A JUDGE in a Phnom Penh court this week threw out a "confession" from two men saying that they killed Samleng Yuvachun Khmer newspaper editor Non Chan.
The two men - Moen Seun, 24 and Sum Say, 26 - had been arrested on Sept 18 and 19 respectively for Chan's murder and had been detained in custody since.
Chan, the editor of a newspaper that was hard-line anti-government, was shot and killed on Sept 7 near Wat Phnom.
Though the suspects had been arrested less than a fortnight after Chan's death, authorities have not publicized the news till now, the time of their court appearance.
The judge refused to hear the evidence or try the men, saying that it was against the law to detain suspects for longer than 48 hours before sending them to court.
A senior policeman said the reason for the lengthy detention was to have a "strict inquiry in order to collect proof to show that they had actually committed the crime."
The men told the court that they had been forced by police to put their fingerprints on evidence and confess to Chan's murder.
The judge gave police further custody of the two accused, according to the Reasmey Kampuchea newspaper.
The paper also reported that the men would appear before the court at some later, unspecified date.
The judge would discuss the matter further with the police, it said.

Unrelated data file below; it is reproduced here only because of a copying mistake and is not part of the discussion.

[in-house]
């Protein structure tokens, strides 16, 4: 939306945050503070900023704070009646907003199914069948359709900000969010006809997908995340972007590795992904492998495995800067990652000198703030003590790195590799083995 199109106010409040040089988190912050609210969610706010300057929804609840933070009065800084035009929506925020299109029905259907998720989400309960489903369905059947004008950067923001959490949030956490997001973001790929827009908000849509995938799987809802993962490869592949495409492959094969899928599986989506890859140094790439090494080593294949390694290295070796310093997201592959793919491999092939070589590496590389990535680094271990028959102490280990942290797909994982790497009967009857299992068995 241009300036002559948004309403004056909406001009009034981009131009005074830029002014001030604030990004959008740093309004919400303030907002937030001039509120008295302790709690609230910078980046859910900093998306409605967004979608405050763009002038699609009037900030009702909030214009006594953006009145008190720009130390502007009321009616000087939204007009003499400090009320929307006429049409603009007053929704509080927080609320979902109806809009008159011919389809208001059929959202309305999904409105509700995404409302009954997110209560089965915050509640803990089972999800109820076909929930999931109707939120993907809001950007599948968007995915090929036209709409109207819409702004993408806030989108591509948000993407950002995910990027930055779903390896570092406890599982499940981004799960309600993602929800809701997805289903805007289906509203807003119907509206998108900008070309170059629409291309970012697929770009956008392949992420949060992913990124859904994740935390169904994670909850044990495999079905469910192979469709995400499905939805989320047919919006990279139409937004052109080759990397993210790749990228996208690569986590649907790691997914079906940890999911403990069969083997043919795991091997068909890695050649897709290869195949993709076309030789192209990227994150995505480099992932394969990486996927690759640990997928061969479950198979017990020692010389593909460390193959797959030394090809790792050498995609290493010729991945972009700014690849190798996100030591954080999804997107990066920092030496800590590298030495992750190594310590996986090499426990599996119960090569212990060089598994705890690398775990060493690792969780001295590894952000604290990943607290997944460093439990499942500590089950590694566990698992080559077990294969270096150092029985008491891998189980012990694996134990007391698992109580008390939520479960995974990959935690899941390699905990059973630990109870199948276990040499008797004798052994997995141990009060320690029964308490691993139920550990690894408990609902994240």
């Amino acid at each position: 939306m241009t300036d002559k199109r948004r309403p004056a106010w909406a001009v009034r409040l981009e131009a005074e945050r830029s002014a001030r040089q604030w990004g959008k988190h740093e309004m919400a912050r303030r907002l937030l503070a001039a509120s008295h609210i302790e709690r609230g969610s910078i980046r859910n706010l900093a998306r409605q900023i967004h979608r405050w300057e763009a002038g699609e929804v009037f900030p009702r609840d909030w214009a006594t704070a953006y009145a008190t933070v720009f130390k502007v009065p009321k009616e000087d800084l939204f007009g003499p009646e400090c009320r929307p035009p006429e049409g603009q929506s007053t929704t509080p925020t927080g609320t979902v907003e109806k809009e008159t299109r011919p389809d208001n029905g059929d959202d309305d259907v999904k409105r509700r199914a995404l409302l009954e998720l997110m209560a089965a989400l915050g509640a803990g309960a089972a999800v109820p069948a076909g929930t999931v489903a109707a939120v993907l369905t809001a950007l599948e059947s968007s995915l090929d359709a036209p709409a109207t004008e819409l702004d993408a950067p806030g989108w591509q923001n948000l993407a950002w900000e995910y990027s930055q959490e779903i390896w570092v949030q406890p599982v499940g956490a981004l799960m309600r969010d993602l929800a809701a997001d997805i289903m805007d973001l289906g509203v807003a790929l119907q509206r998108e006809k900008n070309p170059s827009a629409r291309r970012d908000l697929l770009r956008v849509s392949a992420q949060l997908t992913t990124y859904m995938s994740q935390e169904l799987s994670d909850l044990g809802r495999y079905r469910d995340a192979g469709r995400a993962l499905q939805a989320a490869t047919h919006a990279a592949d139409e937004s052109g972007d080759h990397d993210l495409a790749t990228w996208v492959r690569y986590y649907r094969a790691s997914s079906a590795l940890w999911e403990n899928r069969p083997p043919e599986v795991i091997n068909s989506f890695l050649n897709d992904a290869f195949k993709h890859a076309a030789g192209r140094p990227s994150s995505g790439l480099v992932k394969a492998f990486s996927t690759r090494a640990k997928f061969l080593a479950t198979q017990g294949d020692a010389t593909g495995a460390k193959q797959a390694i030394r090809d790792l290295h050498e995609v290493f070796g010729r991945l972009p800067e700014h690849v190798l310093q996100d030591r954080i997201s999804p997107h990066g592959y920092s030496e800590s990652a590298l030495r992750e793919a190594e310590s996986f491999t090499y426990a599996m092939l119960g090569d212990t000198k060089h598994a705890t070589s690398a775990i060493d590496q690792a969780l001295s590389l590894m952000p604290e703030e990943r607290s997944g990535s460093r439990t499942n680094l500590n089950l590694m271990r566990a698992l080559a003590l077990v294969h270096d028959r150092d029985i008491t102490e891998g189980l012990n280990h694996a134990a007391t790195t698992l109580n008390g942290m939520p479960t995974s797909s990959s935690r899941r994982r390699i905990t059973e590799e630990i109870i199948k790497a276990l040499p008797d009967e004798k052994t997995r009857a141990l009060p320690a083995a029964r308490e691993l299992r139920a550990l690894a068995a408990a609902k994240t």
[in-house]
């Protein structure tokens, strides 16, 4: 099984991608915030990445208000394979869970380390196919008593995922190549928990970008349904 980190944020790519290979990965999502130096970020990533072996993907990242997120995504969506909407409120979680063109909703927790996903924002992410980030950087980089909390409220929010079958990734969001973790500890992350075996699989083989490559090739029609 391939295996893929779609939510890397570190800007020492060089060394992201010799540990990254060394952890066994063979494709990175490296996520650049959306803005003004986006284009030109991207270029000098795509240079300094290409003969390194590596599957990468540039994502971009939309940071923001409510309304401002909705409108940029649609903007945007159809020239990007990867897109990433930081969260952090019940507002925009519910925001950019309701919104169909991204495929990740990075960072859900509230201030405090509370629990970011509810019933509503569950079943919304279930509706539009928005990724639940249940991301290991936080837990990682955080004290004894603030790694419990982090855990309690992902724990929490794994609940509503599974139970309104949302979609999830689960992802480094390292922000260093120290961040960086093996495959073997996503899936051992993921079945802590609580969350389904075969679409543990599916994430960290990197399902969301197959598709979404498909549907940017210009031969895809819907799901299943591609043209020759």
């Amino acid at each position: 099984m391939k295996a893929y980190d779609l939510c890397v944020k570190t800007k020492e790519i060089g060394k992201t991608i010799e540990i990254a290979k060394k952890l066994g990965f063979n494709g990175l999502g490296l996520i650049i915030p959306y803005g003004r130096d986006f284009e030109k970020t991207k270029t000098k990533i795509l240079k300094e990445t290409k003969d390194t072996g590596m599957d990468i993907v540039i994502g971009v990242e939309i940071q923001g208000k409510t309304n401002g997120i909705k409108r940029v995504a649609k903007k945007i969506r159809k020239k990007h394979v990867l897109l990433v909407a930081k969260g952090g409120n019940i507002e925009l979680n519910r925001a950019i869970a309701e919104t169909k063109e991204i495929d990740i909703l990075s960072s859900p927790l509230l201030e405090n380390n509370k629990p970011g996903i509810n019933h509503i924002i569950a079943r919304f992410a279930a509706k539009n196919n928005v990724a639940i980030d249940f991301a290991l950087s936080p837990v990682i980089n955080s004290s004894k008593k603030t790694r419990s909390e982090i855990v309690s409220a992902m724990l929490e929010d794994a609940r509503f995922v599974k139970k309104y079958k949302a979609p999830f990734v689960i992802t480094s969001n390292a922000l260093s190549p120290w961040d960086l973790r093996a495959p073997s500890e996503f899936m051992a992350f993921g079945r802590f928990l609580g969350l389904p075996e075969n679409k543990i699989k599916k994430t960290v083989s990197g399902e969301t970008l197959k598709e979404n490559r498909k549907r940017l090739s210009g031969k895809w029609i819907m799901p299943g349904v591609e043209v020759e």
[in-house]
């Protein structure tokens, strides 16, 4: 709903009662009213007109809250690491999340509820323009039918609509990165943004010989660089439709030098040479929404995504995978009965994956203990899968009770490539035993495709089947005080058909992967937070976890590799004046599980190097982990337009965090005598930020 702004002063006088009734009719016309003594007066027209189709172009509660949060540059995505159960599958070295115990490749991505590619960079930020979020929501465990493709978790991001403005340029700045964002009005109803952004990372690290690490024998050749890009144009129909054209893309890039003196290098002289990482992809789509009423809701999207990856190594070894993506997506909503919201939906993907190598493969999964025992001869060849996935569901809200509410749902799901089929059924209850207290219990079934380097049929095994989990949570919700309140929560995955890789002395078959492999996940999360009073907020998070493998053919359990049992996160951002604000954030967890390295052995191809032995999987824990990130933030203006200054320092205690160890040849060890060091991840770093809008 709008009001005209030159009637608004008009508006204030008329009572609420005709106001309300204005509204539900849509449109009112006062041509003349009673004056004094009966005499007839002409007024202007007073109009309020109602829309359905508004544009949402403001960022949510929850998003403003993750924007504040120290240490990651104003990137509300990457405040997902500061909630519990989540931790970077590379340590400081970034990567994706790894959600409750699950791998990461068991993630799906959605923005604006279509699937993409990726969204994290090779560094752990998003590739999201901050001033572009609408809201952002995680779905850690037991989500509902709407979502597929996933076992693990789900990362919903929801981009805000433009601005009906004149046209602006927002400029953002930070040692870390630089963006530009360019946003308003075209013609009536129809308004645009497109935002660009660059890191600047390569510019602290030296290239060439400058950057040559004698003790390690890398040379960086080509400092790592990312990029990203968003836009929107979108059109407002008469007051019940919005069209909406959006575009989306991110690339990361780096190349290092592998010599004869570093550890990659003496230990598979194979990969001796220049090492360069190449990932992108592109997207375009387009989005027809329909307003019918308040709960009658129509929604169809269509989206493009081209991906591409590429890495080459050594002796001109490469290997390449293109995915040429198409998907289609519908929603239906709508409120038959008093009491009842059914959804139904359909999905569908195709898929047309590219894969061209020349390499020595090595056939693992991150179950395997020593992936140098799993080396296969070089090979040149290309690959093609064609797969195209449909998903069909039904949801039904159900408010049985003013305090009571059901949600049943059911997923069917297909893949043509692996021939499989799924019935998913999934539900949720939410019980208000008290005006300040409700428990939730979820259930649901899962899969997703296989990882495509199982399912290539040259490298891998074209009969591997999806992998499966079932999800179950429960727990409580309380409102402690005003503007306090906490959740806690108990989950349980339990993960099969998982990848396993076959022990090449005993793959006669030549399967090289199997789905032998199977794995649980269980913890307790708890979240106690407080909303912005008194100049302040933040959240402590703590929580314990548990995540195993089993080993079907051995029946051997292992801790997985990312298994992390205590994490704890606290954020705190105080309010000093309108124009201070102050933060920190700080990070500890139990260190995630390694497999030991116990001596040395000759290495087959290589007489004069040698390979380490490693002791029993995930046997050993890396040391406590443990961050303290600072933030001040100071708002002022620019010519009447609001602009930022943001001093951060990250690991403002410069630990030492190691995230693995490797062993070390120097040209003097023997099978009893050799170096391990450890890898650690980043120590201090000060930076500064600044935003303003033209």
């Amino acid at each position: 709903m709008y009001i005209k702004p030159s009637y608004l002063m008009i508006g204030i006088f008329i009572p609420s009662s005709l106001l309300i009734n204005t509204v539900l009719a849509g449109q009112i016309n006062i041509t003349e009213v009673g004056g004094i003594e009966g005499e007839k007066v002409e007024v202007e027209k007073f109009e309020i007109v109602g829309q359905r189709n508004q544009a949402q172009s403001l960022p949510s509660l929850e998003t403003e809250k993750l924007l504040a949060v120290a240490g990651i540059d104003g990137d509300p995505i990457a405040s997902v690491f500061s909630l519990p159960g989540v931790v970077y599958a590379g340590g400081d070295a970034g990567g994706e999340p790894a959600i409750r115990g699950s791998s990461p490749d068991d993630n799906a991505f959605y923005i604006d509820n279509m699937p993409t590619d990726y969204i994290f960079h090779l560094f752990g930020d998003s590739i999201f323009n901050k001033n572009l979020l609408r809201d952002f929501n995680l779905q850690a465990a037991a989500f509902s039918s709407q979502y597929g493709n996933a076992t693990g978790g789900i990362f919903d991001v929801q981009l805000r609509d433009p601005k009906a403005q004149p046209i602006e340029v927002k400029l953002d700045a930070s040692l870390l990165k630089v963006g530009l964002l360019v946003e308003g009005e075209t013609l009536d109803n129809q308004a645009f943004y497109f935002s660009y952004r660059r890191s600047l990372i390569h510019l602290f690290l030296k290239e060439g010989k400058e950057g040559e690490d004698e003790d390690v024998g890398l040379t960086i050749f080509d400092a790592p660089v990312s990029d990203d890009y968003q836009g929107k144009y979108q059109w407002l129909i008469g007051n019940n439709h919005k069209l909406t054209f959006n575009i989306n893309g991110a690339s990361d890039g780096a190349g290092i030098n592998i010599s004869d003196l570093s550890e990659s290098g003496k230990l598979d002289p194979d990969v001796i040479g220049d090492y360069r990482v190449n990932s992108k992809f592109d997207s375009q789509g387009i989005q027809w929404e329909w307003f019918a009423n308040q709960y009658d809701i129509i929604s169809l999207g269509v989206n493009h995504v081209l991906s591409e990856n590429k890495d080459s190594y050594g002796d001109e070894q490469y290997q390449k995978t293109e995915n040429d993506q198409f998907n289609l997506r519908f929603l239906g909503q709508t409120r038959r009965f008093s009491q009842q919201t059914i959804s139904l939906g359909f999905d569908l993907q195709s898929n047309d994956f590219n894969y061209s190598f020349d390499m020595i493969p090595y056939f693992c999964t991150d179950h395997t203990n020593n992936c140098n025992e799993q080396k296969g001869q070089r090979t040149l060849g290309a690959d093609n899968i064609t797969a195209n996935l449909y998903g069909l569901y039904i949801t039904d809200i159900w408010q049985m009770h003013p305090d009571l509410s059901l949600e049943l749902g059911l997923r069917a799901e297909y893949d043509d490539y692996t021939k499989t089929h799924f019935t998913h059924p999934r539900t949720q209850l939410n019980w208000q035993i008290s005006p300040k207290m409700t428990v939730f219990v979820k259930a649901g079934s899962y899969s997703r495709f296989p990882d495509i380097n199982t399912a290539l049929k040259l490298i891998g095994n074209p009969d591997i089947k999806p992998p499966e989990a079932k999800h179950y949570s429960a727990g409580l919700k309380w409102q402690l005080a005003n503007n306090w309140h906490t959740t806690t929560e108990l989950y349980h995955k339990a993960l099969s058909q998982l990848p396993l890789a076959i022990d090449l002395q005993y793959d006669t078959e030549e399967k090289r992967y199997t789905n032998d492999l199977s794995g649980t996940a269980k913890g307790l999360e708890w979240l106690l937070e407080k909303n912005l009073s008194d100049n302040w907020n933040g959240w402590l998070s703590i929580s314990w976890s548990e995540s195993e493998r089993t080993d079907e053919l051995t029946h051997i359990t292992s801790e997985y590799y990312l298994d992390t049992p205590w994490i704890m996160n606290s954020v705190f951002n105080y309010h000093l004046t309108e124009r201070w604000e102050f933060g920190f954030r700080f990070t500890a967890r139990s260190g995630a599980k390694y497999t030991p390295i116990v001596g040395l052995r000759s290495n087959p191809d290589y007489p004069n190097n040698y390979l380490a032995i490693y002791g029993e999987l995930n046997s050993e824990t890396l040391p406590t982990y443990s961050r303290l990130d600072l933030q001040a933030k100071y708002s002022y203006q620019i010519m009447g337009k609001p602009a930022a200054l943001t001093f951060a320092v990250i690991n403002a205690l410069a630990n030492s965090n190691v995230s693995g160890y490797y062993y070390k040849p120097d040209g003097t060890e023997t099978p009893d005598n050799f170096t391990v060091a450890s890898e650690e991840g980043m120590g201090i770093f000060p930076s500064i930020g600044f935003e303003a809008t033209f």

Interior Minister You Hockry said the two arrested men were hired killers and had received $3,000 for Chan's murder.
Hockry said that one of the suspects owned a Nova motorbike similar to one witnesses to the shooting had seen the unformed killer riding.
He said one of the men admitted his friend had done the killing, but that story later changed and his friend denied the accusation.
Hockry said that during the inquiry the two allegedly said they could not answer questions for fear of being killed by those who hired them.
There has been wide speculation that Chan's killing was politically motivated. His vitriolic articles attacked a wide range of well-known targets.
The Bangkok Post recently alleged that the Interior Ministry had found that the "real" criminals had come from the Funcinpec party and that Co-Premier Prince Norodom Ranariddh had asked Hockry to stop the investigation.
Reacting to that, Hockry denied that Ranariddh had asked him to give up the investigation "otherwise I would not have arrested the criminals," he said.
The murder of Chan drew a chorus of outrage from human rights organizations around the world. Many linked the killing to the government's efforts to clamp down on a free and unruly Khmer-language press.